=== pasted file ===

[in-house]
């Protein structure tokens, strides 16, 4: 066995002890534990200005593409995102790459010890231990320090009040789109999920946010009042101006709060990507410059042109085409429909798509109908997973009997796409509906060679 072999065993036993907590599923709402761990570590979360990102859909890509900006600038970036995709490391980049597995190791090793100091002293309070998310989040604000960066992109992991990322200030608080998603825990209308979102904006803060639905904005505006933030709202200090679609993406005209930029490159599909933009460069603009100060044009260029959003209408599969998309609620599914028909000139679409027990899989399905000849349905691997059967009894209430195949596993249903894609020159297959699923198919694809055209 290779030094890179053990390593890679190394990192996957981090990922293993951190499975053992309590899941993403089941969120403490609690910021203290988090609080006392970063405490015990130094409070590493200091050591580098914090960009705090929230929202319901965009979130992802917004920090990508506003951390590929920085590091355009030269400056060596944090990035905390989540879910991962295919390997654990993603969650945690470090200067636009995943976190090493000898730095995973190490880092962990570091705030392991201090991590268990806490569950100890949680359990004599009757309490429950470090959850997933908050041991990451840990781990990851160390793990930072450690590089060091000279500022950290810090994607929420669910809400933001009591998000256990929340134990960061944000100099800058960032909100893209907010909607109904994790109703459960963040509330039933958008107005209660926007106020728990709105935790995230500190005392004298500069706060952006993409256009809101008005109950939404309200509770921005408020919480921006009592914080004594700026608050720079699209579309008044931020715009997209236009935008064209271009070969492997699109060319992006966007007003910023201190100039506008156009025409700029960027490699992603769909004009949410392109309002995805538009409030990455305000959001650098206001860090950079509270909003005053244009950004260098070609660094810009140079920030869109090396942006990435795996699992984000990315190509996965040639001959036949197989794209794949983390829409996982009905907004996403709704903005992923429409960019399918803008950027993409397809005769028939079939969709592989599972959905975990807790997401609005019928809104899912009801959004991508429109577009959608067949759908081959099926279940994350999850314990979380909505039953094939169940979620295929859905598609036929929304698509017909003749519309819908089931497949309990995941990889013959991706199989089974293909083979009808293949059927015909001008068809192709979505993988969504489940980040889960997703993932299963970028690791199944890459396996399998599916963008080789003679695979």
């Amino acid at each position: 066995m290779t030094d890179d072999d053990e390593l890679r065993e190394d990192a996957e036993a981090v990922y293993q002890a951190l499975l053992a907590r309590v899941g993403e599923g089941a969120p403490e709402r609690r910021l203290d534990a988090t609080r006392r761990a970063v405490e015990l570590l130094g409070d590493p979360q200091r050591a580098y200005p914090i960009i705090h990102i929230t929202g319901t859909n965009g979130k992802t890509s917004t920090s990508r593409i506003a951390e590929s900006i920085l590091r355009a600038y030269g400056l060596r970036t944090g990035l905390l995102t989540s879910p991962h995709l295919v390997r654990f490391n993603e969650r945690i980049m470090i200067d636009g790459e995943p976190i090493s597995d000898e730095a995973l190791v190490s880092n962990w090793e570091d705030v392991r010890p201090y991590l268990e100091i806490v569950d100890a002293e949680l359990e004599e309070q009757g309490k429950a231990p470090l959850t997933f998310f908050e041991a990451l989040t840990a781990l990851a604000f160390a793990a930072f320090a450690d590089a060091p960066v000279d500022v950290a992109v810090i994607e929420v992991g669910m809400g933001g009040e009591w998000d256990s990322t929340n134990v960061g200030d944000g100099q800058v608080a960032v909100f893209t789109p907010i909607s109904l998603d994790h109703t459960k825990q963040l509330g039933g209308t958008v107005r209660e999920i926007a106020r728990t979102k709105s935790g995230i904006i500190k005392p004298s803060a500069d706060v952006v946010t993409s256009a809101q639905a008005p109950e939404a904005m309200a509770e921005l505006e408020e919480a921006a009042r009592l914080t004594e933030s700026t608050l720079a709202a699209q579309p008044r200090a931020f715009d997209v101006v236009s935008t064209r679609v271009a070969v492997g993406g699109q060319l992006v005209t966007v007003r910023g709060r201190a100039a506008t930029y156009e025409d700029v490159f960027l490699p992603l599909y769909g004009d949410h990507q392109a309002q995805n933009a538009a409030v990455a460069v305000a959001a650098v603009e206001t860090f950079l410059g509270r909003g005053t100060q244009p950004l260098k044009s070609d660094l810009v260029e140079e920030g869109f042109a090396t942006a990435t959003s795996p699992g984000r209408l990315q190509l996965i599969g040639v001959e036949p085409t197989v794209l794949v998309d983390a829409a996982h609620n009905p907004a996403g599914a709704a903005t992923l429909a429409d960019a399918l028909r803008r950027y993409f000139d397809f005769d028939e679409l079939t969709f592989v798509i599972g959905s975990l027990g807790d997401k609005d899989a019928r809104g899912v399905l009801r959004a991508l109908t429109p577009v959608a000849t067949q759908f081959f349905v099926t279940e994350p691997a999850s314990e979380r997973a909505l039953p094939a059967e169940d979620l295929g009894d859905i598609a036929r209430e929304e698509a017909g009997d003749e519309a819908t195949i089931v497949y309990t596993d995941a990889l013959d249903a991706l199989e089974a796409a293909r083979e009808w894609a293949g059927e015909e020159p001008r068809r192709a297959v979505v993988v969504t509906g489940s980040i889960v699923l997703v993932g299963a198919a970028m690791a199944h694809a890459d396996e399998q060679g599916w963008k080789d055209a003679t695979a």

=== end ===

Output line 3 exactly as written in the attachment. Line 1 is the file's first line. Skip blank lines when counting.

């Amino acid at each position: 066995m290779t030094d890179d072999d053990e390593l890679r065993e190394d990192a996957e036993a981090v990922y293993q002890a951190l499975l053992a907590r309590v899941g993403e599923g089941a969120p403490e709402r609690r910021l203290d534990a988090t609080r006392r761990a970063v405490e015990l570590l130094g409070d590493p979360q200091r050591a580098y200005p914090i960009i705090h990102i929230t929202g319901t859909n965009g979130k992802t890509s917004t920090s990508r593409i506003a951390e590929s900006i920085l590091r355009a600038y030269g400056l060596r970036t944090g990035l905390l995102t989540s879910p991962h995709l295919v390997r654990f490391n993603e969650r945690i980049m470090i200067d636009g790459e995943p976190i090493s597995d000898e730095a995973l190791v190490s880092n962990w090793e570091d705030v392991r010890p201090y991590l268990e100091i806490v569950d100890a002293e949680l359990e004599e309070q009757g309490k429950a231990p470090l959850t997933f998310f908050e041991a990451l989040t840990a781990l990851a604000f160390a793990a930072f320090a450690d590089a060091p960066v000279d500022v950290a992109v810090i994607e929420v992991g669910m809400g933001g009040e009591w998000d256990s990322t929340n134990v960061g200030d944000g100099q800058v608080a960032v909100f893209t789109p907010i909607s109904l998603d994790h109703t459960k825990q963040l509330g039933g209308t958008v107005r209660e999920i926007a106020r728990t979102k709105s935790g995230i904006i500190k005392p004298s803060a500069d706060v952006v946010t993409s256009a809101q639905a008005p109950e939404a904005m309200a509770e921005l505006e408020e919480a921006a009042r009592l914080t004594e933030s700026t608050l720079a709202a699209q579309p008044r200090a931020f715009d997209v101006v236009s935008t064209r679609v271009a070969v492997g993406g699109q060319l992006v005209t966007v007003r910023g709060r201190a100039a506008t930029y156009e025409d700029v490159f960027l490699p992603l599909y769909g004009d949410h990507q392109a309002q995805n933009a538009a409030v990455a460069v305000a959001a650098v603009e206001t860090f950079l410059g509270r909003g005053t100060q244009p950004l260098k044009s070609d660094l810009v260029e140079e920030g869109f042109a090396t942006a990435t959003s795996p699992g984000r209408l990315q190509l996965i599969g040639v001959e036949p085409t197989v794209l794949v998309d983390a829409a996982h609620n009905p907004a996403g599914a709704a903005t992923l429909a429409d960019a399918l028909r803008r950027y993409f000139d397809f005769d028939e679409l079939t969709f592989v798509i599972g959905s975990l027990g807790d997401k609005d899989a019928r809104g899912v399905l009801r959004a991508l109908t429109p577009v959608a000849t067949q759908f081959f349905v099926t279940e994350p691997a999850s314990e979380r997973a909505l039953p094939a059967e169940d979620l295929g009894d859905i598609a036929r209430e929304e698509a017909g009997d003749e519309a819908t195949i089931v497949y309990t596993d995941a990889l013959d249903a991706l199989e089974a796409a293909r083979e009808w894609a293949g059927e015909e020159p001008r068809r192709a297959v979505v993988v969504t509906g489940s980040i889960v699923l997703v993932g299963a198919a970028m690791a199944h694809a890459d396996e399998q060679g599916w963008k080789d055209a003679t695979a």